BY LAURA SIMON WITH TRIAD MOMS ON MAIN
You know what would be nice? If my children woke up every morning with warning labels attached.
See, I can parent pretty effectively in the areas that I can anticipate being an issue. I know to teach my children not to run in the road. I know I have to show them how to get my attention without interrupting. I know we need to practice being nice to little sister.
But every day my children invent something that I never, ever thought I’d have to tell them not to do. Case in point: yesterday’s swim practice. My boys are six and eight, and with a lot of coaching, I’ve finally started letting them change in the boys’ locker room instead of the family bathroom. I’ve set parameters: they have to stay together. They have to check the area before they leave and make sure they’ve gotten everything. They know to come to me if anything makes them uncomfortable.
I’m not saying it’s gone completely smoothly. An 11-year-old teammate recently emerged from the locker room to tell me my six-year-old was running naked around the locker room. Sometimes I hear loud yelling and hysterical laughter. Sometimes I hear total silence, which is even more frightening. At one point, I think there was a child in a locker.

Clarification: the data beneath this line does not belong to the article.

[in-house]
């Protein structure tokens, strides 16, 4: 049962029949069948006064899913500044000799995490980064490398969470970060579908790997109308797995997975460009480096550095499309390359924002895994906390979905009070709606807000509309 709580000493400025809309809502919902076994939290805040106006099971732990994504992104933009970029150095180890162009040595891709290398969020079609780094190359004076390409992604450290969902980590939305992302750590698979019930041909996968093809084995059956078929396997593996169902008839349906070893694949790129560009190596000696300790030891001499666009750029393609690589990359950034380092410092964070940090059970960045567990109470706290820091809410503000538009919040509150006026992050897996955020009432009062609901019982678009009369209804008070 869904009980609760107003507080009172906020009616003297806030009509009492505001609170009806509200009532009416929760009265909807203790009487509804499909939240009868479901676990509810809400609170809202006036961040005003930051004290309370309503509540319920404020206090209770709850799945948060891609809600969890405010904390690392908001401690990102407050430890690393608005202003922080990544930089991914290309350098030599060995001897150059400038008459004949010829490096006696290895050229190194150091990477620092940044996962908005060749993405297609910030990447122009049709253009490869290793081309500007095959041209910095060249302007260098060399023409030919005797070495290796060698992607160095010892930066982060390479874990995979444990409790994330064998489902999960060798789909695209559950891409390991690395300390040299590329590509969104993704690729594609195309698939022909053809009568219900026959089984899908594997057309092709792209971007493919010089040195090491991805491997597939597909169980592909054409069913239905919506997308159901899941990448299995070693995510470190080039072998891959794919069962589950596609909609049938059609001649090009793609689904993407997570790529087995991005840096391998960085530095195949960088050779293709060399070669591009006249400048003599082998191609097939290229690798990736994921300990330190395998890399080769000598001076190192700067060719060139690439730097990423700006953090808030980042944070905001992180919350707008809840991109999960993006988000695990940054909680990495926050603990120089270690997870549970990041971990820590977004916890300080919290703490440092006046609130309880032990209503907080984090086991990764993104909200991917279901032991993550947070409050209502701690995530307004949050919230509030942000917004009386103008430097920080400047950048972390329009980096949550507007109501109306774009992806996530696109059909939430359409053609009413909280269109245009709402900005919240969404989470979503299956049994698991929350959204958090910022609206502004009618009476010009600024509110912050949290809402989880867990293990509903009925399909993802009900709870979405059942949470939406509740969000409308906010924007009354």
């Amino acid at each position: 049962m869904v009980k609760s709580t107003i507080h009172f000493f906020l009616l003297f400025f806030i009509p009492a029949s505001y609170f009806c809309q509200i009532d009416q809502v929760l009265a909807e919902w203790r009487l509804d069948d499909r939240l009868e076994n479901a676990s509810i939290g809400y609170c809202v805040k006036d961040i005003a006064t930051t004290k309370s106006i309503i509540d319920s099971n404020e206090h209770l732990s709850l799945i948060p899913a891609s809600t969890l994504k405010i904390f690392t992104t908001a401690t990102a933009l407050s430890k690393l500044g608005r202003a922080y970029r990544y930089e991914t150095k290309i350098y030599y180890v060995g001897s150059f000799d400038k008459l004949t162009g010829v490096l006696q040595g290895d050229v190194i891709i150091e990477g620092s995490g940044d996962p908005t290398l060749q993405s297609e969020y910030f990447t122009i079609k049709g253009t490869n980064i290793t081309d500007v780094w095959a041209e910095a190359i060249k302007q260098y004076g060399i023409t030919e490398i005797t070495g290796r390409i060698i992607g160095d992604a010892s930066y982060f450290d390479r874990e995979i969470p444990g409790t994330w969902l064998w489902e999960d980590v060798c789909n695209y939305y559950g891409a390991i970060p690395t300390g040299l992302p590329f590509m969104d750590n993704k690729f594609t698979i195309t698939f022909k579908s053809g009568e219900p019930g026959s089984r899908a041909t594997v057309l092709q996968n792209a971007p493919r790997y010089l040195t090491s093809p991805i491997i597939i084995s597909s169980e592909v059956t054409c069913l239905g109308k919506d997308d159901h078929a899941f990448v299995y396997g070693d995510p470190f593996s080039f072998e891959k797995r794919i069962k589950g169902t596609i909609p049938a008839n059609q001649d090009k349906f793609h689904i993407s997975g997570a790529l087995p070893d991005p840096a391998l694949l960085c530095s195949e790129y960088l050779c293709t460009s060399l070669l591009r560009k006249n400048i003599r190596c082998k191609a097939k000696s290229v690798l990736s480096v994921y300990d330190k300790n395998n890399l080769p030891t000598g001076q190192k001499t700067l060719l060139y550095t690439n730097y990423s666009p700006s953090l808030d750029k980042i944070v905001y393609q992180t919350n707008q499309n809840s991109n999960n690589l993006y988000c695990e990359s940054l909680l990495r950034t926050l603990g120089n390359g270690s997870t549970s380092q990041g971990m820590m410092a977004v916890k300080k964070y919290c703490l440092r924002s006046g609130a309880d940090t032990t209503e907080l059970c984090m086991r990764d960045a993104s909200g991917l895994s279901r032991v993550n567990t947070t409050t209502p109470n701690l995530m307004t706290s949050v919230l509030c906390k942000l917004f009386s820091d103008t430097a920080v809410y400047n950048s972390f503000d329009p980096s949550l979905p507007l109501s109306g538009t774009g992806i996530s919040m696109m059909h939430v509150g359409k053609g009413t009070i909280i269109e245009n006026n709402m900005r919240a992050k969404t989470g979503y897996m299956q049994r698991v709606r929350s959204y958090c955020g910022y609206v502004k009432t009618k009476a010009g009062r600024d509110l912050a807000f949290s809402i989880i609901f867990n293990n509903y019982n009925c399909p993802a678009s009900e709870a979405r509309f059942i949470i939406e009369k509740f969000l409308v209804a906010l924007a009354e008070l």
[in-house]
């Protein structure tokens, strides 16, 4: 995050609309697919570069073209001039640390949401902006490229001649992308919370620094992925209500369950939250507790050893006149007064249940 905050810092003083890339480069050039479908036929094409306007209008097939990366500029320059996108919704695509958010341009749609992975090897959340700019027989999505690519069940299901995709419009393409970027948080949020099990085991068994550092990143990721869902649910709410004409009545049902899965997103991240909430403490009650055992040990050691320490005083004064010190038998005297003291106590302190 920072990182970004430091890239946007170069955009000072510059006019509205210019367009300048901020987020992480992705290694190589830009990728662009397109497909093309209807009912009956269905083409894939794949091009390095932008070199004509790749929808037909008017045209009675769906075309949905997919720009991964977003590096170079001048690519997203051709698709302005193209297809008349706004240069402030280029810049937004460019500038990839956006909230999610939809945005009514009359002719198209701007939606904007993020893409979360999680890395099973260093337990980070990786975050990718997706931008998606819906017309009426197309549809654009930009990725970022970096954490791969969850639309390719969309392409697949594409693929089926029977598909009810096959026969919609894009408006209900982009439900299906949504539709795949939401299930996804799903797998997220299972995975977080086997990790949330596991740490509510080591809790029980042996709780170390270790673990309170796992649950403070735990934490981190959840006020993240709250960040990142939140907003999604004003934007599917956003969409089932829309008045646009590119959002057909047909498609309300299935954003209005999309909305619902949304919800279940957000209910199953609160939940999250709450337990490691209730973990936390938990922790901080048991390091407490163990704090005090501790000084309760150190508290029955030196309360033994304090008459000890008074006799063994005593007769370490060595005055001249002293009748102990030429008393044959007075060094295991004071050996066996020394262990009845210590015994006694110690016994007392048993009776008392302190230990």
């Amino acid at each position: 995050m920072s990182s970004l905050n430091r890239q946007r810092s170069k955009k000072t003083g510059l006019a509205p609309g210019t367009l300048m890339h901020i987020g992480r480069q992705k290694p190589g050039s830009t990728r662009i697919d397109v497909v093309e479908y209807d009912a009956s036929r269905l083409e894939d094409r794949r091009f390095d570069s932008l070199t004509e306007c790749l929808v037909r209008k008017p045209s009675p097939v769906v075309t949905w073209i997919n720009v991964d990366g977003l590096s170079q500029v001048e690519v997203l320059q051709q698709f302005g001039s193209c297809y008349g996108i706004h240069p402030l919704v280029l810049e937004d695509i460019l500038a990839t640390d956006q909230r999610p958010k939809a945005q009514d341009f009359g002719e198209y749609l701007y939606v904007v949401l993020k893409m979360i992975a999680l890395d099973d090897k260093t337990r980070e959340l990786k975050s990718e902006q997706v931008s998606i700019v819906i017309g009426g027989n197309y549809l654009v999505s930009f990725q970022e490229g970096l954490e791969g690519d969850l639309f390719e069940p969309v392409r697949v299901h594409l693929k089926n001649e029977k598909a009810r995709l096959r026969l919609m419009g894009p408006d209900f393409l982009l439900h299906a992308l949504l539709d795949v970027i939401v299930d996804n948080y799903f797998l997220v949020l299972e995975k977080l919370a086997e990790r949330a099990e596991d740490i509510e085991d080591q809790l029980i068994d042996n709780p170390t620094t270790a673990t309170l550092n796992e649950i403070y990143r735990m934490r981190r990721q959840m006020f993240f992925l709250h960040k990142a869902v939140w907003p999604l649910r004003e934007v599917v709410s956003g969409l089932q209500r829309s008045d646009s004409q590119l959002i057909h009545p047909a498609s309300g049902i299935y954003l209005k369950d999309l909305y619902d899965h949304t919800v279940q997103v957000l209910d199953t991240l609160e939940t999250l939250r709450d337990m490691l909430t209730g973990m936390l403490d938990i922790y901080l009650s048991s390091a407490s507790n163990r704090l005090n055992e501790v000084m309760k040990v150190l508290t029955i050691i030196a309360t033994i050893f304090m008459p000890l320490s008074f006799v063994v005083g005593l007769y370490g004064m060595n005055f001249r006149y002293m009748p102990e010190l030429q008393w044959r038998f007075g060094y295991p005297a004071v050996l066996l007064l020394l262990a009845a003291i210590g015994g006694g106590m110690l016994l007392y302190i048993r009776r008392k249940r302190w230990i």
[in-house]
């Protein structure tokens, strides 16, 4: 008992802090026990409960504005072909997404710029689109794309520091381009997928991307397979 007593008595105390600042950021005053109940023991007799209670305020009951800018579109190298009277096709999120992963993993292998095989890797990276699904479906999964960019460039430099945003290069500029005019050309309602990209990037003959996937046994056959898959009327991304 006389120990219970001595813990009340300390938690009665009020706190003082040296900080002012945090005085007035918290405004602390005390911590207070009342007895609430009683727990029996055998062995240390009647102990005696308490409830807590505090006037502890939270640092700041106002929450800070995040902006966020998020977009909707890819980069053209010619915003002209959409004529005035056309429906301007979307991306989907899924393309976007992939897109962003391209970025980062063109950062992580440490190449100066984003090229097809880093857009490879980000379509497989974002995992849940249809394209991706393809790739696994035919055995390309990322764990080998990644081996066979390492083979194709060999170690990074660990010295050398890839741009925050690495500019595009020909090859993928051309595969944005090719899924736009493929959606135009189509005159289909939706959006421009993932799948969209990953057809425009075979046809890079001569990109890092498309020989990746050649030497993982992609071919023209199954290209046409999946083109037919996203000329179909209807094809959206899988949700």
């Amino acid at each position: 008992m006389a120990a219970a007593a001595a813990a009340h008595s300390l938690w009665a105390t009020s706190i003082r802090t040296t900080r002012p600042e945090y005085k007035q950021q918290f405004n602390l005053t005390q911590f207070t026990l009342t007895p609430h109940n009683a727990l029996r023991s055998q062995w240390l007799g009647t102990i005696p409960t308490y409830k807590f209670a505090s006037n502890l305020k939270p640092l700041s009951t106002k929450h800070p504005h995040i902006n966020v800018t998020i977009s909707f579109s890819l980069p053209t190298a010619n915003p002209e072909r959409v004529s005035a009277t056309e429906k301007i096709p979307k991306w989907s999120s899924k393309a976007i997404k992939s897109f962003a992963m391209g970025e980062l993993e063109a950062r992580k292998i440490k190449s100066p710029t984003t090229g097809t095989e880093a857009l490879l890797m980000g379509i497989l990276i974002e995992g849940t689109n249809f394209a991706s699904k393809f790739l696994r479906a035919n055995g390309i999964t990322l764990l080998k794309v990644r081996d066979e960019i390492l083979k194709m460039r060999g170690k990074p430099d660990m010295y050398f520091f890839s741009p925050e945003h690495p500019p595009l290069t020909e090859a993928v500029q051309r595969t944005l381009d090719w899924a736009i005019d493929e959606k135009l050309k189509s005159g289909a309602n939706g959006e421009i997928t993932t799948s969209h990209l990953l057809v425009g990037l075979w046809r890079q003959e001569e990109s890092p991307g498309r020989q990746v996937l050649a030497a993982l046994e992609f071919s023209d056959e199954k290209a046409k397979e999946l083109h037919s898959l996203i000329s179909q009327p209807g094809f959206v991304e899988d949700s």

But yesterday, my six-year-old did something I never thought to tell him not to do. I was talking to friends, with my back to the locker room door. Suddenly, a look of horror flickered across my friends’ faces. I knew immediately that it was one of my kids. And I knew immediately that I wasn’t going to be happy.
Apparently, the zipper on the backpack had gotten stuck, and one child couldn’t get his shorts out. So he came out to ask for my help…in his Star Wars underwear. Now if he had a morning warning label, I would have known to say, “You shouldn’t come out of the locker room in your underwear.” But who in their right mind says something like that? Isn’t that obvious? I guess I should just be grateful he had underwear on. His older brother once answered the door completely naked. Bless my poor neighbor’s heart.
I’d be a lot more competent as a parent if I could just get some idea of what to expect, you know? Maybe we need to start a new Facebook page where we share all the things our kids get into. There’s power in knowledge, after all. I know I’m not the only person whose kid killed the minivan CD player by filling it up with pennies while I was strapping his baby brother into the car seat. And surely someone else’s kid has unloaded a bottle of baby power all over the room during his “quiet time.” I’m quite certain my parenting motto is, “I would have never thought of that!”